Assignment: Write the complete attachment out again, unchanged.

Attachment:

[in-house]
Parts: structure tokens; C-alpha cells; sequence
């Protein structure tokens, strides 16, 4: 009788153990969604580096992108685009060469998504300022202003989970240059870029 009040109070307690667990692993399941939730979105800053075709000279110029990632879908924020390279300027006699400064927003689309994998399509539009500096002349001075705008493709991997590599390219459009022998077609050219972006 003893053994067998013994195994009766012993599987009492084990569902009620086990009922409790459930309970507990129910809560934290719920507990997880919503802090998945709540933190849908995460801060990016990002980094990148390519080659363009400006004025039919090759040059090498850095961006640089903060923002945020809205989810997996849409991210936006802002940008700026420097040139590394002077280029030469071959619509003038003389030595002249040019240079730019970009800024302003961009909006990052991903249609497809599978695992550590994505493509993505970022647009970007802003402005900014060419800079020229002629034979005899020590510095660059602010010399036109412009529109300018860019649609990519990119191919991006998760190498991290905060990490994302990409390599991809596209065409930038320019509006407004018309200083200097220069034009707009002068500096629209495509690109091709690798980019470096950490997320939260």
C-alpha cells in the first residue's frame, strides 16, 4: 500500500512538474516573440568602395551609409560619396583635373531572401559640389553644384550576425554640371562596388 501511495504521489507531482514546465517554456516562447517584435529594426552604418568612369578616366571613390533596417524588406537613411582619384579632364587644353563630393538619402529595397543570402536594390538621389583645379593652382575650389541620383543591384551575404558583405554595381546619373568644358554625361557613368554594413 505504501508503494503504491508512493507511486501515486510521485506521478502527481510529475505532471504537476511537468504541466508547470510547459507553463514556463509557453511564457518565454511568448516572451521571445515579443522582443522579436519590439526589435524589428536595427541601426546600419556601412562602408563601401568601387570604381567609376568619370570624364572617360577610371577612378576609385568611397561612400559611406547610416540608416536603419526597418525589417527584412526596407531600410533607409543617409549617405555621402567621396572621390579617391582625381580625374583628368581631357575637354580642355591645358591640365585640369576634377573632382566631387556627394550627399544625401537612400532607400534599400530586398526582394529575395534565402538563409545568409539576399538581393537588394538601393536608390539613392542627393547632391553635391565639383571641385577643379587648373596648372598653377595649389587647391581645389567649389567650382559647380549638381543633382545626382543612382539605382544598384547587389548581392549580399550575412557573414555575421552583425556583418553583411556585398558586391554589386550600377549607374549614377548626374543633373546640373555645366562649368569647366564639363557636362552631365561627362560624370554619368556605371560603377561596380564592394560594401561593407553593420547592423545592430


[in-house]
Parts: structure tokens; C-alpha cells; sequence
């Protein structure tokens, strides 16, 4: 009788153990969604580096992108685009060469998504300022202003989970240059870029 009040109070307690667990692993399941939730979105800053075709000279110029990632879908924020390279300027006699400064927003689309994998399509539009500096002349001075705008493709991997590599390219459009022998077609050219972006 003893053994067998013994195994009766012993599987009492084990569902009620086990009922409790459930309970507990129910809560934290719920507990997880919503802090998945709540933190849908995460801060990016990002980094990148390519080659363009400006004025039919090759040059090498850095961006640089903060923002945020809205989810997996849409991210936006802002940008700026420097040139590394002077280029030469071959619509003038003389030595002249040019240079730019970009800024302003961009909006990052991903249609497809599978695992550590994505493509993505970022647009970007802003402005900014060419800079020229002629034979005899020590510095660059602010010399036109412009529109300018860019649609990519990119191919991006998760190498991290905060990490994302990409390599991809596209065409930038320019509006407004018309200083200097220069034009707009002068500096629209495509690109091709690798980019470096950490997320939260």
C-alpha cells in the first residue's frame, strides 16, 4: 500500500512538474516573440568602395551609409560619396583635373531572401559640389553644384550576425554640371562596388 501511495504521489507531482514546465517554456516562447517584435529594426552604418568612369578616366571613390533596417524588406537613411582619384579632364587644353563630393538619402529595397543570402536594390538621389583645379593652382575650389541620383543591384551575404558583405554595381546619373568644358554625361557613368554594413 505504501508503494503504491508512493507511486501515486510521485506521478502527481510529475505532471504537476511537468504541466508547470510547459507553463514556463509557453511564457518565454511568448516572451521571445515579443522582443522579436519590439526589435524589428536595427541601426546600419556601412562602408563601401568601387570604381567609376568619370570624364572617360577610371577612378576609385568611397561612400559611406547610416540608416536603419526597418525589417527584412526596407531600410533607409543617409549617405555621402567621396572621390579617391582625381580625374583628368581631357575637354580642355591645358591640365585640369576634377573632382566631387556627394550627399544625401537612400532607400534599400530586398526582394529575395534565402538563409545568409539576399538581393537588394538601393536608390539613392542627393547632391553635391565639383571641385577643379587648373596648372598653377595649389587647391581645389567649389567650382559647380549638381543633382545626382543612382539605382544598384547587389548581392549580399550575412557573414555575421552583425556583418553583411556585398558586391554589386550600377549607374549614377548626374543633373546640373555645366562649368569647366564639363557636362552631365561627362560624370554619368556605371560603377561596380564592394560594401561593407553593420547592423545592430